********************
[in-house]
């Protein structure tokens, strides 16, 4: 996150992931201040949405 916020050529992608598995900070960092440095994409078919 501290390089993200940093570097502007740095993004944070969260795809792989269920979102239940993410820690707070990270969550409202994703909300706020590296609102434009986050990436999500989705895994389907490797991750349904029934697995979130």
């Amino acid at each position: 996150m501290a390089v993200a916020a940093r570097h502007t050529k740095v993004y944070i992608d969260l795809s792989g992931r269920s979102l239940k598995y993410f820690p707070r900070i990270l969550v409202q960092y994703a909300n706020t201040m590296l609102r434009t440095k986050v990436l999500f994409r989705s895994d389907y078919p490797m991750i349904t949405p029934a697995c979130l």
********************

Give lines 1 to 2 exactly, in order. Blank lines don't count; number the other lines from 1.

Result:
[in-house]
């Protein structure tokens, strides 16, 4: 996150992931201040949405 916020050529992608598995900070960092440095994409078919 501290390089993200940093570097502007740095993004944070969260795809792989269920979102239940993410820690707070990270969550409202994703909300706020590296609102434009986050990436999500989705895994389907490797991750349904029934697995979130």